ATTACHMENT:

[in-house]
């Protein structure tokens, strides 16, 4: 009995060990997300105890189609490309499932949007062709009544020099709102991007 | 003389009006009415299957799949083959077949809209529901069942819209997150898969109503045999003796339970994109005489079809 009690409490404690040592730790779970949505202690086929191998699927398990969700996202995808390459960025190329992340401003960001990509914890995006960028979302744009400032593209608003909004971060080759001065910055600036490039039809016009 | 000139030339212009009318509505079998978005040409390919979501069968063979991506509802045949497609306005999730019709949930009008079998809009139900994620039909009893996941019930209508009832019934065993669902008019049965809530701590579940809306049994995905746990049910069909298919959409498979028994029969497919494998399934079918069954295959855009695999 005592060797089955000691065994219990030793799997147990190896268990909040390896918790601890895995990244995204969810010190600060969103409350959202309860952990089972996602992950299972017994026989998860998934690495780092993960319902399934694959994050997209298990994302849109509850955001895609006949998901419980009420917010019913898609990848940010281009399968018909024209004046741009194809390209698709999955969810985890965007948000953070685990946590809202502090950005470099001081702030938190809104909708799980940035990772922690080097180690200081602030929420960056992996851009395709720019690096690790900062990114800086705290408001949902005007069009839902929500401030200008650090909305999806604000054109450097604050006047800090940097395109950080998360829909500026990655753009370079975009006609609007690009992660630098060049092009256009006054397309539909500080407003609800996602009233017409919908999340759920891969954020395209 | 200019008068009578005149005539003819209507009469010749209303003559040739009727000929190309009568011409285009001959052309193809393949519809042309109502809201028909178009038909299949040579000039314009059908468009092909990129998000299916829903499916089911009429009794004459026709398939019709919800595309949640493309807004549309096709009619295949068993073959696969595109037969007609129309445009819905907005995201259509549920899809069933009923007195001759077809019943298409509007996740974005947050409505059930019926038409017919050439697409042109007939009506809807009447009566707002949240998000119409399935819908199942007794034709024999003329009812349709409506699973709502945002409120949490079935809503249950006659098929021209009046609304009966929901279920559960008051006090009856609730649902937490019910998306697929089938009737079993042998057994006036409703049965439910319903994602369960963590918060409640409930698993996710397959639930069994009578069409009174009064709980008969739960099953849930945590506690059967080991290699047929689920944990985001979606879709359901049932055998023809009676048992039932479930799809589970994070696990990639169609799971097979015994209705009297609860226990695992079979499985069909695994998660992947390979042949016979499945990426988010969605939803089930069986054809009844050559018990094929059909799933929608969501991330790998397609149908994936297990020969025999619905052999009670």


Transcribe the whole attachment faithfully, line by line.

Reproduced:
[in-house]
């Protein structure tokens, strides 16, 4: 009995060990997300105890189609490309499932949007062709009544020099709102991007 | 003389009006009415299957799949083959077949809209529901069942819209997150898969109503045999003796339970994109005489079809 009690409490404690040592730790779970949505202690086929191998699927398990969700996202995808390459960025190329992340401003960001990509914890995006960028979302744009400032593209608003909004971060080759001065910055600036490039039809016009 | 000139030339212009009318509505079998978005040409390919979501069968063979991506509802045949497609306005999730019709949930009008079998809009139900994620039909009893996941019930209508009832019934065993669902008019049965809530701590579940809306049994995905746990049910069909298919959409498979028994029969497919494998399934079918069954295959855009695999 005592060797089955000691065994219990030793799997147990190896268990909040390896918790601890895995990244995204969810010190600060969103409350959202309860952990089972996602992950299972017994026989998860998934690495780092993960319902399934694959994050997209298990994302849109509850955001895609006949998901419980009420917010019913898609990848940010281009399968018909024209004046741009194809390209698709999955969810985890965007948000953070685990946590809202502090950005470099001081702030938190809104909708799980940035990772922690080097180690200081602030929420960056992996851009395709720019690096690790900062990114800086705290408001949902005007069009839902929500401030200008650090909305999806604000054109450097604050006047800090940097395109950080998360829909500026990655753009370079975009006609609007690009992660630098060049092009256009006054397309539909500080407003609800996602009233017409919908999340759920891969954020395209 | 200019008068009578005149005539003819209507009469010749209303003559040739009727000929190309009568011409285009001959052309193809393949519809042309109502809201028909178009038909299949040579000039314009059908468009092909990129998000299916829903499916089911009429009794004459026709398939019709919800595309949640493309807004549309096709009619295949068993073959696969595109037969007609129309445009819905907005995201259509549920899809069933009923007195001759077809019943298409509007996740974005947050409505059930019926038409017919050439697409042109007939009506809807009447009566707002949240998000119409399935819908199942007794034709024999003329009812349709409506699973709502945002409120949490079935809503249950006659098929021209009046609304009966929901279920559960008051006090009856609730649902937490019910998306697929089938009737079993042998057994006036409703049965439910319903994602369960963590918060409640409930698993996710397959639930069994009578069409009174009064709980008969739960099953849930945590506690059967080991290699047929689920944990985001979606879709359901049932055998023809009676048992039932479930799809589970994070696990990639169609799971097979015994209705009297609860226990695992079979499985069909695994998660992947390979042949016979499945990426988010969605939803089930069986054809009844050559018990094929059909799933929608969501991330790998397609149908994936297990020969025999619905052999009670």